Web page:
A Utah judge on Tuesday temporarily blocked a new law that would have banned abortion clinics in that state.
The bill was signed into law in March by Gov. Spencer Cox (R). At the time, Cox said the law would address legal liability concerns that providers had voiced and would clarify what is a legal abortion procedure going forward.
Since abortion is legal in Utah up to 18 weeks of pregnancy, abortion opponents in the state legislature instead targeted abortion clinics themselves.
Among other provisions, the law makes it a crime to perform an abortion anywhere other than a hospital. Abortion clinics would lose their licenses if they provide abortion services. Further, no new licenses would be issued after May.
According to Planned Parenthood—which sued Utah over the new law—clinics are the site of 95% of the abortions in Utah. Planned Parenthood asserted in its suit that the law effectively eliminates abortion in the state.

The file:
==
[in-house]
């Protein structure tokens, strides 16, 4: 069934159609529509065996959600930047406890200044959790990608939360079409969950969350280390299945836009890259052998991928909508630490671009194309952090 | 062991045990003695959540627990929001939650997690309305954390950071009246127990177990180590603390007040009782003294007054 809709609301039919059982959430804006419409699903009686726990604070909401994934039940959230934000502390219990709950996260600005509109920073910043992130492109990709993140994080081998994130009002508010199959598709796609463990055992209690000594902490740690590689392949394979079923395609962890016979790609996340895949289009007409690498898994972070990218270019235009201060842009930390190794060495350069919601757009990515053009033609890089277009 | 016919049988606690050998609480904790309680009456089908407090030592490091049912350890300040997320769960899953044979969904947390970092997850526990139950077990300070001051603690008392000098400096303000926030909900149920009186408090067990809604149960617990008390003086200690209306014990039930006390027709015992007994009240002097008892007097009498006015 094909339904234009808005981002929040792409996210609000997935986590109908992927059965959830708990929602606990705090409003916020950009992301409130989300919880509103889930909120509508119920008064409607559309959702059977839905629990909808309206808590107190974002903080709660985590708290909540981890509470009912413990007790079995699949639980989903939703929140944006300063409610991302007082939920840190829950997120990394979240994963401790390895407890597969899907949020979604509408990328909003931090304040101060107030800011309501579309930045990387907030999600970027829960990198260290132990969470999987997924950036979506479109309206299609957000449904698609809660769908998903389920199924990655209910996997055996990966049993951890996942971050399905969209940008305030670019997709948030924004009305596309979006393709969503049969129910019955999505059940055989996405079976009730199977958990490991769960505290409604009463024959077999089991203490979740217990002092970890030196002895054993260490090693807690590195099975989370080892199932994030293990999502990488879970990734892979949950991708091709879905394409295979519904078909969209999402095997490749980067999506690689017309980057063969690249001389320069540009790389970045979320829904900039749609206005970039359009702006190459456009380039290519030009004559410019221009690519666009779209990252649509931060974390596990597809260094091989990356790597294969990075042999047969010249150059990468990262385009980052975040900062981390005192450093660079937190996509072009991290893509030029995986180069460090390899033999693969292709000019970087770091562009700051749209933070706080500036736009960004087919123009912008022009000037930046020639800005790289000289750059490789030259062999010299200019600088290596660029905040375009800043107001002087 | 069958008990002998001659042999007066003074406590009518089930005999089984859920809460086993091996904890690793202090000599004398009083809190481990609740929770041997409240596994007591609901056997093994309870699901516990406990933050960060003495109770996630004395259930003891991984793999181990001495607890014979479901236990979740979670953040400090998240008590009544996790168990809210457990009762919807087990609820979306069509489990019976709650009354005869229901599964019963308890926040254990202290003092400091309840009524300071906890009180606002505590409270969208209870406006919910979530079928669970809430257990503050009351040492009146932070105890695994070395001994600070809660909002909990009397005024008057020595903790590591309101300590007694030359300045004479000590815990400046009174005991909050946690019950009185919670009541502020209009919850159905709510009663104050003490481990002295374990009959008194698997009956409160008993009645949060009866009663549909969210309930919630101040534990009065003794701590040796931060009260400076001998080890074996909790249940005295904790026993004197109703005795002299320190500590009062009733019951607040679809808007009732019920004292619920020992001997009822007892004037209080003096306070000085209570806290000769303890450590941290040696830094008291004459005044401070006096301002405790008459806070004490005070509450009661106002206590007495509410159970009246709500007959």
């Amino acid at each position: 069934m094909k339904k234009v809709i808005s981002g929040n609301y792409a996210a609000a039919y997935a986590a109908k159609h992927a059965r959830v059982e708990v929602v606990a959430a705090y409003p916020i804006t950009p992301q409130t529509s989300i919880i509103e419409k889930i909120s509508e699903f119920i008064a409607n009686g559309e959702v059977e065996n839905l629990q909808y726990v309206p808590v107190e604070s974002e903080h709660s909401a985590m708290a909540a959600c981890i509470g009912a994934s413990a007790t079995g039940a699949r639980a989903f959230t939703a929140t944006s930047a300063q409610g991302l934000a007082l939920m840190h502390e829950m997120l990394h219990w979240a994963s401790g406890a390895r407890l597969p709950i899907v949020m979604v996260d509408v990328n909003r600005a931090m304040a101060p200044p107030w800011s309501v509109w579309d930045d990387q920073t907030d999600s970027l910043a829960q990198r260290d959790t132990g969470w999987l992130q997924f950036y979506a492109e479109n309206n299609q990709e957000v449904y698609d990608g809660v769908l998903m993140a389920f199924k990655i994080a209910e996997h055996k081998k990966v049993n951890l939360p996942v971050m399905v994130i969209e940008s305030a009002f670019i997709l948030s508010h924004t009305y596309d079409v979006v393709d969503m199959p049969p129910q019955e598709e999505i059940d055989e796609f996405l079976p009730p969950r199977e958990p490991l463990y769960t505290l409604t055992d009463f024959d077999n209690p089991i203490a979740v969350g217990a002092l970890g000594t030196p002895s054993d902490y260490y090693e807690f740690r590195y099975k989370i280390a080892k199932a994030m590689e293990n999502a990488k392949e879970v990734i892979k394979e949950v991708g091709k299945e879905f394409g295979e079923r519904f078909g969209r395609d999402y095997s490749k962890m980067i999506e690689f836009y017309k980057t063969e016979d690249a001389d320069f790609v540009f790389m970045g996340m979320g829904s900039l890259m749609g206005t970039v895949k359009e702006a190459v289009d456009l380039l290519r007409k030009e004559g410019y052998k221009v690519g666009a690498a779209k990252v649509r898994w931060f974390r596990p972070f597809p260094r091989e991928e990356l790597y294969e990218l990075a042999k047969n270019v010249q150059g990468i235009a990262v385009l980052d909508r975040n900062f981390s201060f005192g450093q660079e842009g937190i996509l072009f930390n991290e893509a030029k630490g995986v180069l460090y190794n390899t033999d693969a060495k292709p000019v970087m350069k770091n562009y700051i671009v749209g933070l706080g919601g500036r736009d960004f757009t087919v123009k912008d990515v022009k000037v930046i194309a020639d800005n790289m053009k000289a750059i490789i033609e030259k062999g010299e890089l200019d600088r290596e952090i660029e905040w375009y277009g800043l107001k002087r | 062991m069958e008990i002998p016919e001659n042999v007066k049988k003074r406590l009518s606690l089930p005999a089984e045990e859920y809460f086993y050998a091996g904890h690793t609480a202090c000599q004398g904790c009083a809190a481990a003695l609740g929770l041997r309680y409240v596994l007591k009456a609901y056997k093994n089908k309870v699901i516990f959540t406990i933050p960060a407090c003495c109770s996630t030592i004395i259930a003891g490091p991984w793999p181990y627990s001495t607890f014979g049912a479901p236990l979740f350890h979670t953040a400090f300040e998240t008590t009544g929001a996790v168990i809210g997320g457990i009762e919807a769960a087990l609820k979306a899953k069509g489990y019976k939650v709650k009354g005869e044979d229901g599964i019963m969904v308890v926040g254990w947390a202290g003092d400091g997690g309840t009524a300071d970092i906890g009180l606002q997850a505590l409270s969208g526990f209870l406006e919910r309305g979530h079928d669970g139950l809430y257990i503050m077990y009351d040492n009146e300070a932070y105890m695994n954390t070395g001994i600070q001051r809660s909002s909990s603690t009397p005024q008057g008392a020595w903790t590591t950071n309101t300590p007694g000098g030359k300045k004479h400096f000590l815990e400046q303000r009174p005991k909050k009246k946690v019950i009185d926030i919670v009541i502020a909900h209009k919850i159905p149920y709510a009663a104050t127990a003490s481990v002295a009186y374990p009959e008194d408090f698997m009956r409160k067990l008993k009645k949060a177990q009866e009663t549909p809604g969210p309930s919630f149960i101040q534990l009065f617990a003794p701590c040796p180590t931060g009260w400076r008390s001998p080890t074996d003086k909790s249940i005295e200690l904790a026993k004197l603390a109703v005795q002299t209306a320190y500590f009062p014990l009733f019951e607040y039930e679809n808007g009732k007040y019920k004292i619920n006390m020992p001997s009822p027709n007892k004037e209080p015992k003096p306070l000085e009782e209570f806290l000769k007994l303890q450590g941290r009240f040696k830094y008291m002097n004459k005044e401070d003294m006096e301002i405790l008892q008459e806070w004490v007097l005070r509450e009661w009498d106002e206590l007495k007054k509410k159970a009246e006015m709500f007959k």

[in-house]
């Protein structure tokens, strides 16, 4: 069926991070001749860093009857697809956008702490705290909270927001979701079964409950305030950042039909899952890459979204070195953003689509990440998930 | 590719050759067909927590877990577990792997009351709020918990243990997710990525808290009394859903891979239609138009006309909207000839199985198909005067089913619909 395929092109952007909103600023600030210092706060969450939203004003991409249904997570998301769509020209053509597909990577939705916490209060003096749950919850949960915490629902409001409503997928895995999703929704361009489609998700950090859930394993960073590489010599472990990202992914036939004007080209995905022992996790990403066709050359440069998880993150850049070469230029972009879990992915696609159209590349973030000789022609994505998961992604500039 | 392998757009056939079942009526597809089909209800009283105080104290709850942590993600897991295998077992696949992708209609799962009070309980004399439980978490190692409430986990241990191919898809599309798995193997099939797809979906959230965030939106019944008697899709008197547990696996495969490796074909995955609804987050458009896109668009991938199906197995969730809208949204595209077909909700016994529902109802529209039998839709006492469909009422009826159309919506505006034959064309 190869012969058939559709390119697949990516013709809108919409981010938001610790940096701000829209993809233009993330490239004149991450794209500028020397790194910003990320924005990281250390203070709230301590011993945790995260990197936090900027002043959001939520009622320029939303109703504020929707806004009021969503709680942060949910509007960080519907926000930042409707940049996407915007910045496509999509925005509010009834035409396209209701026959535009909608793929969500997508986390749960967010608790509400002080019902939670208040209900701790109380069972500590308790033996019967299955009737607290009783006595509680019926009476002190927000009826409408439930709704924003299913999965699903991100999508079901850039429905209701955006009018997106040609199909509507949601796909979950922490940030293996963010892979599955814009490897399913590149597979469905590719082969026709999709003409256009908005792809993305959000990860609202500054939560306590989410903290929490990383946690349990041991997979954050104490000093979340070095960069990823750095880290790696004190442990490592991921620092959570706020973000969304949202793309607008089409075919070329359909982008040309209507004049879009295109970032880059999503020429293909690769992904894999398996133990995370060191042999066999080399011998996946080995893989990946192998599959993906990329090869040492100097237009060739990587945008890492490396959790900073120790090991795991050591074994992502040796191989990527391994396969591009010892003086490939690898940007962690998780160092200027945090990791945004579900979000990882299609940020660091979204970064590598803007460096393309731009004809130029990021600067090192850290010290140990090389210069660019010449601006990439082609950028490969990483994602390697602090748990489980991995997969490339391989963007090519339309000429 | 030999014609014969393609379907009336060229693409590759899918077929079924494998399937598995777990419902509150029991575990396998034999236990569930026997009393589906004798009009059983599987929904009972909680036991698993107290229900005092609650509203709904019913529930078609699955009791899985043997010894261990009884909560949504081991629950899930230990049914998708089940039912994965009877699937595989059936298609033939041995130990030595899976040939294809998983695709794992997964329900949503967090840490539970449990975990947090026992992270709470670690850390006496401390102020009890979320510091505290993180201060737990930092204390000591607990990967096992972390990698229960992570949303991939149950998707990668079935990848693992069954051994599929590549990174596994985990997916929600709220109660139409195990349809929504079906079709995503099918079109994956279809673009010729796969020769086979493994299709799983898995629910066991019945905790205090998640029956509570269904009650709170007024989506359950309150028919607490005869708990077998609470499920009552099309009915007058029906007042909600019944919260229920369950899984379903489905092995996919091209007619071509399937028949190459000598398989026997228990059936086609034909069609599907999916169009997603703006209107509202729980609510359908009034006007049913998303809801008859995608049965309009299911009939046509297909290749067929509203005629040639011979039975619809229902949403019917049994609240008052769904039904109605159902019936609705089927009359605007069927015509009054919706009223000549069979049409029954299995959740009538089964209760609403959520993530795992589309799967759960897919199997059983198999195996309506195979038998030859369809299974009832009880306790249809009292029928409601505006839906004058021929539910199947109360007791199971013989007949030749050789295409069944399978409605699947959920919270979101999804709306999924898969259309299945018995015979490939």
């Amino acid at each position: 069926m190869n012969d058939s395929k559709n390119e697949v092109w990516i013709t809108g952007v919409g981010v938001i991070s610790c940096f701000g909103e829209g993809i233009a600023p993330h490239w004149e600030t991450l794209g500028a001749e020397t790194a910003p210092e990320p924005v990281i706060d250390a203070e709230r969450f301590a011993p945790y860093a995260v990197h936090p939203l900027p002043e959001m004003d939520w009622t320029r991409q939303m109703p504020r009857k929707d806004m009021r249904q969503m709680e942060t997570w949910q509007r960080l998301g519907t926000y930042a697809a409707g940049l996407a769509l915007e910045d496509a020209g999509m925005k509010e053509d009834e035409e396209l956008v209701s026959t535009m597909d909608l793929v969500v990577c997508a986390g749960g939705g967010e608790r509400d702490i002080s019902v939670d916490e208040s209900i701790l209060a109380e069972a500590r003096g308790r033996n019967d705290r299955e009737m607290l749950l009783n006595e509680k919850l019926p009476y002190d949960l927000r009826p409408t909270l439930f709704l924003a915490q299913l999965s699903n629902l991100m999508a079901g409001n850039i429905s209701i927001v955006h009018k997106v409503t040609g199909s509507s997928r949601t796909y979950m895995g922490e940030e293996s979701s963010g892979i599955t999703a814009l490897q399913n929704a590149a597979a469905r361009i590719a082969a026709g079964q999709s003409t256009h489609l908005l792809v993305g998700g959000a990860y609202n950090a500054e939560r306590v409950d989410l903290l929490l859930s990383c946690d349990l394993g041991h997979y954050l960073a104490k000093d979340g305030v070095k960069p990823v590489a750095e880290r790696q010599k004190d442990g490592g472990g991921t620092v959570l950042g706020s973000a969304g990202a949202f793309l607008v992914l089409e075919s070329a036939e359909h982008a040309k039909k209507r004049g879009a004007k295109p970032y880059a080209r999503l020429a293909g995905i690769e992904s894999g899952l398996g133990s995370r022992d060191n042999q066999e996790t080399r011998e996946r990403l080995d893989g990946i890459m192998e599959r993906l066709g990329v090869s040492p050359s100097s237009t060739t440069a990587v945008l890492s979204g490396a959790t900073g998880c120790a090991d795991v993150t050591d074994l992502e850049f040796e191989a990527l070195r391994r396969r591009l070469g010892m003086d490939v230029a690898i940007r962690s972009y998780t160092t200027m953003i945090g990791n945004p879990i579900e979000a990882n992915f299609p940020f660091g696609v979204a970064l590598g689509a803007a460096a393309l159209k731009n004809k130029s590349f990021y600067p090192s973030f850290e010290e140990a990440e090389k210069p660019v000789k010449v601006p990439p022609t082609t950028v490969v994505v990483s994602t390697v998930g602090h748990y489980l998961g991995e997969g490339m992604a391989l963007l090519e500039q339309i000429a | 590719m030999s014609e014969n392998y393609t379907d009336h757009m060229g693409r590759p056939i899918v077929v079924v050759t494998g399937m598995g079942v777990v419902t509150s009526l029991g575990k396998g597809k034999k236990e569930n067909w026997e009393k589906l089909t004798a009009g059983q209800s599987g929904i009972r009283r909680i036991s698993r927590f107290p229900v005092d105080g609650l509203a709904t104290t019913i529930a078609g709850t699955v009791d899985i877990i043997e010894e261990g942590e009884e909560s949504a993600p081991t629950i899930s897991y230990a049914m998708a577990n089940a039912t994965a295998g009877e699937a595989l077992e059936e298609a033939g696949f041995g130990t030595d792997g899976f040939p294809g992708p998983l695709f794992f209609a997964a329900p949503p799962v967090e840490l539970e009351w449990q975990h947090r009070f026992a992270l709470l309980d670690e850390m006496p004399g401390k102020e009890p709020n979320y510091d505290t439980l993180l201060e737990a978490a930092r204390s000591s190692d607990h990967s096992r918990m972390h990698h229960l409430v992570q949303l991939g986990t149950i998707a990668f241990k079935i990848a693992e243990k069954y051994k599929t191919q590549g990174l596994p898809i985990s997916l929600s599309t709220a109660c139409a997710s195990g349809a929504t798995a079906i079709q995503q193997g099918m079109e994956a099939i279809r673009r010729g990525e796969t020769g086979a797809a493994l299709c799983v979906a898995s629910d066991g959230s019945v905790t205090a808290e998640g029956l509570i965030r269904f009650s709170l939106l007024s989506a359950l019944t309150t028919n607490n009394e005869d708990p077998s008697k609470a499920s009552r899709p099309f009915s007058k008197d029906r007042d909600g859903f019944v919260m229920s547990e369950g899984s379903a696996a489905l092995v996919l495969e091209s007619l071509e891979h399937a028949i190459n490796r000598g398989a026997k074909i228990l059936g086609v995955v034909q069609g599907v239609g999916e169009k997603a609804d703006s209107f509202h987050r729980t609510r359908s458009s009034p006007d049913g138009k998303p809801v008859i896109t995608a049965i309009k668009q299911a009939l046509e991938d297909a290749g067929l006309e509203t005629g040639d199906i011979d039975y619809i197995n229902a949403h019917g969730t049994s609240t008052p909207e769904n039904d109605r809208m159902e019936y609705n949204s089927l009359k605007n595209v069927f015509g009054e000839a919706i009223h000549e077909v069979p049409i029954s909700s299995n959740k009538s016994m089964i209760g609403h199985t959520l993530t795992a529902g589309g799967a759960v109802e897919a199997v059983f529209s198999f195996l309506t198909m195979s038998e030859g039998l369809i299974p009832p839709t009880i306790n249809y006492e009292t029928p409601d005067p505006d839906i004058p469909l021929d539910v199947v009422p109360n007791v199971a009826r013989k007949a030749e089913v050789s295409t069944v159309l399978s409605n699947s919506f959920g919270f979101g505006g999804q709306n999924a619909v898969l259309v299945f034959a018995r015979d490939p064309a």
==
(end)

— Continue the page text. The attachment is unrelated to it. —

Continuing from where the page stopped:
On Tuesday, Judge Andrew H. Stone of Utah’s 3rd Judical District sided with Planned Parenthood. In a 22-page ruling he wrote that the organization “has advanced a factual record supporting the conclusion that the Legislature’s classification is unreasonable and appears to single out abortion clinics without any justification.”
Further, Stone said, “The Clinic Ban places a greater burden on licensed abortion clinics by criminalizing abortions performed in such clinics despite the unrebutted evidence that abortions performed in an outpatient clinic are equally as safe as those performed in a hospital.”
Planned Parenthood Federation of America President and CEO Alexis McGill Johnson said in a statement that the organization was “grateful that the court has blocked this extremely harmful law and granted much-needed relief to Utahns in need of abortion care before it took effect.”
Stone’s ruling will not be the final say, however. Planned Parenthood is also challening a broader Utah ban on abortion.
It’s one of a total of 38 cases challenging abortion bans in 21 states since the Supreme Court overturned Roe v Wade last June. As of mid-April, 28 of those challenges remained pending at either the trial or appellate levels.